///....and it completely blows away most modern TV shows IMHO, because of the script & outstanding acting


True. Kevin McKidd was fantastic. Indira Varma. It was an amazing cast, but the writing was equally brilliant. Tight arcs, defined arcs, it is the show I point to, when folks say that they want to write for TV. Just a brilliant show.
 
2012-11-17 02:11:26 AM

hubiestubert: Mikey1969: Angry Buddha: I read my first King book when I was twelve. It was Firestarter. I've since read everything he's written and I'm a fan without a doubt. He definitely had a spell of not-so-great novels, but he seems to have hit his stride again starting with Duma Key.

I started at 14, I think, but that's only because my a-hole adoptive mother tried everything she could to keep me from reading for pleasure. She really was a biatch, I think it was mostly because she didn't like to see me happy.

Anywho, I walked into the school library, told the librarian that I wanted to try something new, and finally settled on horror. She turned me on to The Talisman so that I could decide between King and Straub. I never even tried to read anything else by Straub, except when Black House came out.

My Dad handed me The Stand, after I started raiding his bookshelf. He gave me Starship Troopers, he handed me LOTR and The Hobbit. I'm looking forward to handing my little girl a ton of books, because that is how we roll in this family...


Before my mom died, she taught me to read. I basically always 2-3 years ahead of the grade level in school. My adoptive dad quit reading me the Sunday funnies after I corrected him too many times.

I've always loved reading and really tried with my stepsons, but it never stuck. My daughter, on the other hand, has been picking up books since somewhere around 6 months, not reading them, but not being able to resist them. Good thing, too, because I have 600 or so books to pass on to somebody...
 
2012-11-17 03:00:11 AM
There's some other Stephen King stories that aren't such thematically well-tread ground, which I'd rather see directed by Affleck. End of the world stuff has been done to pieces in the last few years.

Give me a farking IT movie with the Creature from the Black Lagoon, Frankenstein's Monster, Teenage Werewolf, the Black Spot, the giant bird, the cosmic horror, the smoke lodge, Maturin, the things in the abandoned refrigerator,
 
2012-11-17 03:17:47 AM
M O O N spells 36 hours of story and an ending that will make LOST's seem like a stuck landing.
 
rpl
2012-11-17 03:50:18 AM
www.razorfine.com
 
2012-11-17 04:52:03 AM
1408. Best King adaptation.
 
2012-11-17 05:25:15 AM
Maybe because like any king story it has to be heavily adapted to even be close to a good movie. The shining is the only great one, misery is good. Thats it.
 
2012-11-17 06:18:21 AM

Jaws_Victim: Maybe because like any king story it has to be heavily adapted to even be close to a good movie. The shining is the only great one, misery is good. Thats it.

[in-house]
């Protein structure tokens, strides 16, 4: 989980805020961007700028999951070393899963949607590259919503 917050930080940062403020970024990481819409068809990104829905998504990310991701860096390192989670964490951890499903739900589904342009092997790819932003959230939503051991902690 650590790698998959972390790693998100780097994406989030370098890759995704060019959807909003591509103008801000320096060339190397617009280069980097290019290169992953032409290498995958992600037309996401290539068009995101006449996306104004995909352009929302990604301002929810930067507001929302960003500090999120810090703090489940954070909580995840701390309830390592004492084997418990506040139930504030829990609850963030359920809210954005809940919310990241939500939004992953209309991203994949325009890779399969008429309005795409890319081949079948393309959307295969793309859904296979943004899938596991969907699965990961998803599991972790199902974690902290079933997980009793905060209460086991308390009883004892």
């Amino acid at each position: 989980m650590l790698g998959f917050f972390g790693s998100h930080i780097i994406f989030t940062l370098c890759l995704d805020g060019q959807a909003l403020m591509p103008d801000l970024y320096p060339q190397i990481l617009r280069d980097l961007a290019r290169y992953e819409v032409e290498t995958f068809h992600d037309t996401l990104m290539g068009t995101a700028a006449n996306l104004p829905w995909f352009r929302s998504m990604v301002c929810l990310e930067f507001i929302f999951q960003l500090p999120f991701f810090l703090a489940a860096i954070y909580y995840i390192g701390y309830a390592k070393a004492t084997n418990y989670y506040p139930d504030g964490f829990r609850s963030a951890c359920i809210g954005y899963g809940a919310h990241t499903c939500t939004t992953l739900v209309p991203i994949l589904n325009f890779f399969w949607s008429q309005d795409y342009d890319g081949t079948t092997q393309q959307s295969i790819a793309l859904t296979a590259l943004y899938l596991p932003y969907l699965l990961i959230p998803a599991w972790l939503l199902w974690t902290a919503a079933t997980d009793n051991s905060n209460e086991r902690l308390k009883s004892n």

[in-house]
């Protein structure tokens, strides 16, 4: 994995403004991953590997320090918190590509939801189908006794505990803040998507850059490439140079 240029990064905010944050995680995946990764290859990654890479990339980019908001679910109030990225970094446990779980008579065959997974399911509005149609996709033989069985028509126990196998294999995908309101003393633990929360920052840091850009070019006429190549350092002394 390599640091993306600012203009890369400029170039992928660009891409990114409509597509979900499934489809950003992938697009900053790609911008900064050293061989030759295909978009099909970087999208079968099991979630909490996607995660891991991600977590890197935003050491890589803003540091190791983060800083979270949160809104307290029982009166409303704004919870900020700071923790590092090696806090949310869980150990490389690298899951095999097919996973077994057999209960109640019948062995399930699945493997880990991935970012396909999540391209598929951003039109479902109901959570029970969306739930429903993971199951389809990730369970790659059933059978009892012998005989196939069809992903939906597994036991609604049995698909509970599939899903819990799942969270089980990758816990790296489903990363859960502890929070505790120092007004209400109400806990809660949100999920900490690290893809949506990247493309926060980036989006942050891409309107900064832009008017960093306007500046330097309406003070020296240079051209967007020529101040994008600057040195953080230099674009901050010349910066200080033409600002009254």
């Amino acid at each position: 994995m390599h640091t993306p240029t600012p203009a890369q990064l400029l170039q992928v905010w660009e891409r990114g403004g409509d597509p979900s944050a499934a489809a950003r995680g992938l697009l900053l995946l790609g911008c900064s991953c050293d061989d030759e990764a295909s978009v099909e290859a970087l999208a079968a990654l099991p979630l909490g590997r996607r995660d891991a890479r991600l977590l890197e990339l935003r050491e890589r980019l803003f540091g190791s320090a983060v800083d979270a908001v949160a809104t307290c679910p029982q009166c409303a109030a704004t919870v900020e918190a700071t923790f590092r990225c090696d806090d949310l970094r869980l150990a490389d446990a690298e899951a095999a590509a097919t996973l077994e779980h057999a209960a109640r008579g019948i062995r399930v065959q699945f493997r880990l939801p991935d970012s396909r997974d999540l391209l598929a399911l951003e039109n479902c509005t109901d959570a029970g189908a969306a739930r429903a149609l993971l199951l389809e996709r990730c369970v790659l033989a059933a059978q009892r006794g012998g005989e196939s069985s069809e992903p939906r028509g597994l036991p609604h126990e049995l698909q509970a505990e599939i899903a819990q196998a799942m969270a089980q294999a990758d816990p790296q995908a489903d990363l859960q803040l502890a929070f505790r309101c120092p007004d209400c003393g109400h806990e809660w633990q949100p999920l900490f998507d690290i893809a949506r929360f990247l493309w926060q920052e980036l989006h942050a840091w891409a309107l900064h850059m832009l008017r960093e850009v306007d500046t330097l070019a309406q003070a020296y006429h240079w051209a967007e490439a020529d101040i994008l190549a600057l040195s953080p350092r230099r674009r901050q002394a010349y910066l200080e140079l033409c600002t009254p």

No love for Carrie? the Dead Zone? Stand by Me? Shawshank Redemption? The Green Mile?
Damn


/I gots love for Silver Bullet, not a great movie, but a good movie
//I gots love for Maximum Overdrive -- it always makes me laugh
 
2012-11-17 06:20:46 AM
they should do a Langoliers remake instead.
 
2012-11-17 08:25:58 AM

steve_lou: the Black Spot


Just re-read It a couple weeks ago and found something I hadn't realized in my prior multiple times through it. One of the guys at the Black Spot is named Dick Halloran, the same guy that helps Danny in the Shining. King is always throwing self-references in his stuff. Don't know how I missed that one before.
 
2012-11-17 08:26:05 AM

Loucifer: I really liked The Stand mini-series. I thought the cast was just fine.


This. And moreover, how they hell do you take a 1200+ page book, that took a 6 hour mini series to cover relatively well, and cut it down to a 2 hour movie and expect it not to suck worse than anything ever made about a King story. Affleck needs his head examined.
 
x23
2012-11-17 09:36:31 AM

BalugaJoe: they should do a Langoliers remake instead.


talk about horrible CGI. pretty sure i've seen N64 games with better graphics.
 
2012-11-17 10:28:45 AM

Githerax: An awful actor trying to sell an awful book as an awful movie? I can't see how this would fail.


yeah, but he was the bomb in phantoms
 
2012-11-17 10:28:47 AM

tinfoil-hat maggie: That's really where S.King was/is best the short stories. Sure I've read much of his stuff I think some of his best he wrote as Richard Bachman.


I would love a faithful adaptation of The Running Man, although I know that is nearly impossible.

antidisestablishmentarianism: They stayed closer to the book than many other adaptations of the era, especially Crichton books. Sphere and Congo were totally slaughtered.


Crichton adaptations are about as faithful as Philip K Dick movies. Outside of the basic premise, they're nothing like the source material.
 
2012-11-17 10:38:01 AM

x23: BalugaJoe: they should do a Langoliers remake instead.

talk about horrible CGI. pretty sure i've seen N64 games with better graphics.


Langoliers , holy shiat, I barely remember that. That was terrible. But as for the CGI, it was a TV movie in 1995, cut it a little slack. But if I remember it had a story that could have been a 30 minute Twilight Zone episode. Hardly worth a movie.
 
2012-11-17 10:38:17 AM